I have read all of Crichton, Ludlum, and Clancy.  I had to read The Odyssey for a Greek Mythology class in Dennison with a broken A/C.  I probably would have enjoyed the book under other circumstances.  I liked I,Robot the movie, so I should check out the book.  Thanks.


June 22nd, 2010 at 12:08 PM ^

especially at putting you in a city you've never been to and describing it so well you feel like you're there. After reading 3 or 4 of his books and having "visited" the major cities in Europe, the narrative had to rely on characterization and plots and my interest waned.
But, I loved those first 4 books.


June 21st, 2010 at 11:37 PM ^

Count of Monte Cristo is a must! I highly recommend reading the full unabridged version.

A few added recommendations:

  • American Gods, Neil Gaiman
  • Kidnapped, Robert Louis Stevenson
  • Adventures of Huckleberry Finn, Mark Twain

Robbie Moore

June 21st, 2010 at 11:59 PM ^

Requiem was a superb book and an amazing movie.  Catch 22?  How can you not love a book with a character named Lt. General Scheisskopf?  And Fear and Loathing? "As your attorney, I advise you to rent a very fast car with no top. And you'll need the cocaine. Tape recorder for special music. Acapulco shirts."

Transatlantic Flight

June 21st, 2010 at 11:28 PM ^

Infinite Jest by David Foster Wallace

Invisible Cities by Italo Calvino

Extremely Loud and Incredibly Close by Jonathon Safran Foer

Gai-Jin (and Shogun) by James Clavell (epic books about samurai hating the western world)

The Name of the Rose by Umberto Eco

The Long Walk by Stephen King

East of Eden by John Steinbeck

Franny and Zooey by J.D. Salinger

The Wind-Up Bird Chronicle by Haruki Murakami


June 21st, 2010 at 11:29 PM ^

I've got just about all of his books, and love them. Halfway through Invisible Monsters right now and then I'll have read all but his newest and Fight Club. His books are a little graphic at times, but they are very well written and always interested.

My favorite thus far has to be Survivor, although Rant and Lullaby were also excellent. Rant is a little bit of a tough read because of the style it is written in, but well worth reading 3 or 4 times. 

Chairman Mao

June 22nd, 2010 at 2:09 AM ^

I can't buy any good books here in China and I really want to read his latest, I think it's called Pygmy. I'm also a huge Kurt Vonnegut fan. It's hard to pick a favorite of his, but at the moment I'll go with Slapstick. Charles Bukowski is another must read IMO. My girlfriend has become really interested in American Literature as a way to better understand the American mentality and frighteningly has become a huge Bukowski fan in the process. She now believes we are all drunken maniacs. My all time favorite book is Richard Braughtigan's Trout Fishing in America. I'm definitely a better fisherman having read that book.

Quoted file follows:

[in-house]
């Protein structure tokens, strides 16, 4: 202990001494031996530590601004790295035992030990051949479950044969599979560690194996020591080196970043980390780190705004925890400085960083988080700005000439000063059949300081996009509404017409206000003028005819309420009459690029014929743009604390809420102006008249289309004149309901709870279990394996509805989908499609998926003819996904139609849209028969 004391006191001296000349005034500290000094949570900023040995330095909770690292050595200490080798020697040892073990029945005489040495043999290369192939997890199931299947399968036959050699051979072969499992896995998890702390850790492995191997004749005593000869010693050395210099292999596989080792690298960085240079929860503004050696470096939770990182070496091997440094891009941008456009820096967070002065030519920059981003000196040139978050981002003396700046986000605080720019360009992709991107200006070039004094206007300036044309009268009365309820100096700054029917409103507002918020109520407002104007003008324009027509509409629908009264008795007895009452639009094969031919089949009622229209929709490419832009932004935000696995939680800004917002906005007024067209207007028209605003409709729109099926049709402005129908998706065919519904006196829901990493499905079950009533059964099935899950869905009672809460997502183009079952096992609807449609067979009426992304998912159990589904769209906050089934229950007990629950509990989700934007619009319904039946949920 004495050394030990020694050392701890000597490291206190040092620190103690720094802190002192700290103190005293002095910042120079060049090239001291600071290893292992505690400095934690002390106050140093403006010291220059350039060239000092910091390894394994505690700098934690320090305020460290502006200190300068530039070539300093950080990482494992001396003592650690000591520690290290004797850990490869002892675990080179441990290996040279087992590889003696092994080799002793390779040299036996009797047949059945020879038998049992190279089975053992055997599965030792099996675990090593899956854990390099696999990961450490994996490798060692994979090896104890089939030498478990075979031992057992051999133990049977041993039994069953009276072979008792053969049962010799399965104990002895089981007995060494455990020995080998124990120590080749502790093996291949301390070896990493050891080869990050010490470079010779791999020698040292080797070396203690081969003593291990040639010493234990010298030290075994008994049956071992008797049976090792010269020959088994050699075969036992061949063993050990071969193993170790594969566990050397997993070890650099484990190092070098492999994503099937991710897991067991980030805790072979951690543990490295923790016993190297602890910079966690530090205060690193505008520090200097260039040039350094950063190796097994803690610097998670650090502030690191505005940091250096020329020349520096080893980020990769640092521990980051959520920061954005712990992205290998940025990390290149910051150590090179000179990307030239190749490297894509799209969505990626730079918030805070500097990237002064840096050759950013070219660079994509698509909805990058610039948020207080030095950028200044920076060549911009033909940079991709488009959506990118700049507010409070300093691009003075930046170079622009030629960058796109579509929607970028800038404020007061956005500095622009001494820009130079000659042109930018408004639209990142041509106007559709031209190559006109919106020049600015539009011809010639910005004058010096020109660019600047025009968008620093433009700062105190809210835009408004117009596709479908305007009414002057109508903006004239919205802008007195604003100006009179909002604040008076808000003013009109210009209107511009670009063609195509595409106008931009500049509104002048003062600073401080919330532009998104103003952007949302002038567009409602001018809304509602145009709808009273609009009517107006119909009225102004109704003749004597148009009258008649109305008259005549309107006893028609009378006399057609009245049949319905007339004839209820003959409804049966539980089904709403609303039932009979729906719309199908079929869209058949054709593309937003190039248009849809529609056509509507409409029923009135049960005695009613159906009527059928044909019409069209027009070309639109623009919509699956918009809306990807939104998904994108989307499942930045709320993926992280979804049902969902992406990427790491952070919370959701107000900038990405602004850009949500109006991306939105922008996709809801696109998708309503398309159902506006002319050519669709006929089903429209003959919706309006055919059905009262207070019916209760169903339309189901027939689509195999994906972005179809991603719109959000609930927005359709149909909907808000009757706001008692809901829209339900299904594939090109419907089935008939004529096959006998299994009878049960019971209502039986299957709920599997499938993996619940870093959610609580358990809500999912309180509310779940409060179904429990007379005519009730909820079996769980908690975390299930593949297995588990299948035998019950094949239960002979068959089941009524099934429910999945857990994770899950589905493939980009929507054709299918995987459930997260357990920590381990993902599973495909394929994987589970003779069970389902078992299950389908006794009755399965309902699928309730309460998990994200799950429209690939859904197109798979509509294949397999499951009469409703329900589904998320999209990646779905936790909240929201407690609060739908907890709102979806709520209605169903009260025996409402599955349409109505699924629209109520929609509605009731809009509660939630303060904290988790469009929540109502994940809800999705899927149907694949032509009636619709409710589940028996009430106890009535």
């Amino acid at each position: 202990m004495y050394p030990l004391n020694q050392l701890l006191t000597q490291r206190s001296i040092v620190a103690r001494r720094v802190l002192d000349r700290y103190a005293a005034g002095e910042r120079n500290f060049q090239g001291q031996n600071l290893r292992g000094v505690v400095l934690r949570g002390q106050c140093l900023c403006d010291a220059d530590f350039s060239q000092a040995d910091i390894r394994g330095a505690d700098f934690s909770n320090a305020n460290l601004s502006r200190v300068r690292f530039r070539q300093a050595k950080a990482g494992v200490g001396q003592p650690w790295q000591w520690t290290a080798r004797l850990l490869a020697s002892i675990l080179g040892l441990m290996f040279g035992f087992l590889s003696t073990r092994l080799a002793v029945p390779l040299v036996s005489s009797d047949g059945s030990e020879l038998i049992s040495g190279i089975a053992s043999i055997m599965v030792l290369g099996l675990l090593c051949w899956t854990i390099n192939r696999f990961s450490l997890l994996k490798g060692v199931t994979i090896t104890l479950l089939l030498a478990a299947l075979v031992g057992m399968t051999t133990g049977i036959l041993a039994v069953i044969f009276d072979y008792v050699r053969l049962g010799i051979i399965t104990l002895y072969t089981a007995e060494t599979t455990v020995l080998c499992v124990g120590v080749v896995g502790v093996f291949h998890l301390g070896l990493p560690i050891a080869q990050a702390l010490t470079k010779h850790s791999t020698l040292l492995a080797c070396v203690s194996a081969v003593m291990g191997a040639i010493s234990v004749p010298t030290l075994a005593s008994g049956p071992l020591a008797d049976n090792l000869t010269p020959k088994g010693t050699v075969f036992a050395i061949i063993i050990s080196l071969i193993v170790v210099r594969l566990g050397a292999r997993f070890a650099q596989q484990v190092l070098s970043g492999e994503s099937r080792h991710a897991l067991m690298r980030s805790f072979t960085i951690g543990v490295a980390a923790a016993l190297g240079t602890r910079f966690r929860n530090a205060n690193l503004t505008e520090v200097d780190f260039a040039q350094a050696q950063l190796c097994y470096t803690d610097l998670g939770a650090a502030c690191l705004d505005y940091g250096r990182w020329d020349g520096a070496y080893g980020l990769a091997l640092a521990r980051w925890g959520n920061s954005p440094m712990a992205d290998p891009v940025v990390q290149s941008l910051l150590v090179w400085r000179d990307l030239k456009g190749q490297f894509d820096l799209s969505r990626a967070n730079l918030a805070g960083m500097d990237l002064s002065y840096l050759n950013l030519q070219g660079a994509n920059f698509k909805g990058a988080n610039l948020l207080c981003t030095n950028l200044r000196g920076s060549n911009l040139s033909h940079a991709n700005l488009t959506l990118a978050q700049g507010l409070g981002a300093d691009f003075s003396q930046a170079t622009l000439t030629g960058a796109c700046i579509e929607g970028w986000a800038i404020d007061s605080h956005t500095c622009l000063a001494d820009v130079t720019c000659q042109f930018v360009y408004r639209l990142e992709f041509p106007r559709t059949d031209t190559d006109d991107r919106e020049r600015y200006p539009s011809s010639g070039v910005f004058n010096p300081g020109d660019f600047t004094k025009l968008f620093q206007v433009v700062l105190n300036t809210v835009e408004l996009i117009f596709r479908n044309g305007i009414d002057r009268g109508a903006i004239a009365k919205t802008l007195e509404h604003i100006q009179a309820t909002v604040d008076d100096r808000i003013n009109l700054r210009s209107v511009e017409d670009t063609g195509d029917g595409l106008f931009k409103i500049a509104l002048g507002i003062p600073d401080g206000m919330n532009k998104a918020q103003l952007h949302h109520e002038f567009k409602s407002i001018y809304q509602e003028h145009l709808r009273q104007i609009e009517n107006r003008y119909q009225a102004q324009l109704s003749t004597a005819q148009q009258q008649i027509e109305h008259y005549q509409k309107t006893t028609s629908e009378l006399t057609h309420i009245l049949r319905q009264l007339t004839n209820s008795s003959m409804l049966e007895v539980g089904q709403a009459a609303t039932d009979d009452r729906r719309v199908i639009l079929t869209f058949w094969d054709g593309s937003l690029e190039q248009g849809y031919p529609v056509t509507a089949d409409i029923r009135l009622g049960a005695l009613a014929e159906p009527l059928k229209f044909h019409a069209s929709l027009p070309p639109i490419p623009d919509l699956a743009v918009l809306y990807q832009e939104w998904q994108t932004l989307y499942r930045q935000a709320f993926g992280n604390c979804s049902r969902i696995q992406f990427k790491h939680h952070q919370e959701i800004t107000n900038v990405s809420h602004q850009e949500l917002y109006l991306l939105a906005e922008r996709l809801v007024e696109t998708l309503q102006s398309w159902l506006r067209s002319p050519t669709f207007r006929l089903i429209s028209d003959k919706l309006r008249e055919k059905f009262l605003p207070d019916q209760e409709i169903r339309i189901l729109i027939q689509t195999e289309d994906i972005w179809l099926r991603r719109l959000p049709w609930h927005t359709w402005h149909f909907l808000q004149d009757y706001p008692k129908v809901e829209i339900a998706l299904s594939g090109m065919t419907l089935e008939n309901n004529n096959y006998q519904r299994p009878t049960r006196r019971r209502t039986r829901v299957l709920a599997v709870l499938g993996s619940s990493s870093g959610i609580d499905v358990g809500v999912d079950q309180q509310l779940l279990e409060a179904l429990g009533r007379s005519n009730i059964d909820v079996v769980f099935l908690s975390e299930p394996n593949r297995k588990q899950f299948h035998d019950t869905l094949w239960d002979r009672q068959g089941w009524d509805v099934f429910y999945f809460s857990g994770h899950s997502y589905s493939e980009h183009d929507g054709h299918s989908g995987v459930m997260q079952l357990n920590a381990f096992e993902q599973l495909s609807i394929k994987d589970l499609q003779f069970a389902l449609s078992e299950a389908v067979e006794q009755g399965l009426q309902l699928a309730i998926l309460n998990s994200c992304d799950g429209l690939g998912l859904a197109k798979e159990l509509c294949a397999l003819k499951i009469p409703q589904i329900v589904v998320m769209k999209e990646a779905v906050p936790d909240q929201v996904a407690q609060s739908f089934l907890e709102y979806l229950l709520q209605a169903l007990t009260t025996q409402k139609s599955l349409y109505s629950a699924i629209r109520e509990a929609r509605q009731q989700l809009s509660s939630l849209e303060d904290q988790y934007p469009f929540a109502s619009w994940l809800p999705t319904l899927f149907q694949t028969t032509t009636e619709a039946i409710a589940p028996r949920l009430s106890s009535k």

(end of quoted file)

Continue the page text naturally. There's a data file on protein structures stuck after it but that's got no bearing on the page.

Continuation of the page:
June 22nd, 2010 at 4:09 AM ^

Pygmy was pretty good, definitely enjoyable, and a little funny that you can't buy it in China with the book being very centered on someone from a Communist government trying to live in a hyperbole of american culture. 

He just put another book out, called Tell-All. I've yet to pick it up, and have no idea how its going to be. 


June 21st, 2010 at 11:35 PM ^

I recommend American Gods by Neil Gaiman.  I just finished reading it about a week and a half ago and I really enjoyed it.


June 22nd, 2010 at 1:35 AM ^

It is Gaiman's most complete story.

He does a wonderful and crazy job of creating these fantastic worlds and ideas, yet in some of his books you finish with an empty feeling, expecting another 200 pages.

American Gods delivers, and the book's concept could be the topic of a myriad of theses varying in topics between religion, world mythology, American history, and philosophy or a combination...

“God’s die. And when they truly die they are unmourned and unremembered. Ideas are more difficult to kill than people, but they can be killed, in the end.” ~American Gods


June 21st, 2010 at 11:38 PM ^

"The Ultimate Hitchhiker's Guide to the Galaxy"

"War as They Knew it" (I love the book, It's the only good thing Rosenberg produced)

"The Godfather"

"Robinson Crusoe"

There are probably plenty more I can't think of right now


June 21st, 2010 at 11:42 PM ^

I'm reading A Game of Thrones by George R. R. Martin and his writing style is fantastic. He has written for TV Shows in the past and his technique definitely reflects that by making the book flow very easily. I haven't finished it, though, so I can't really say it's my favorite.

I would have to say my favorite is Brave New World. I find his view of consumerism and human manufacturing to be very intriguing. While I like the whole book, there have been times where I will just pick up the book and read the first few chapters because of the ideals of the society.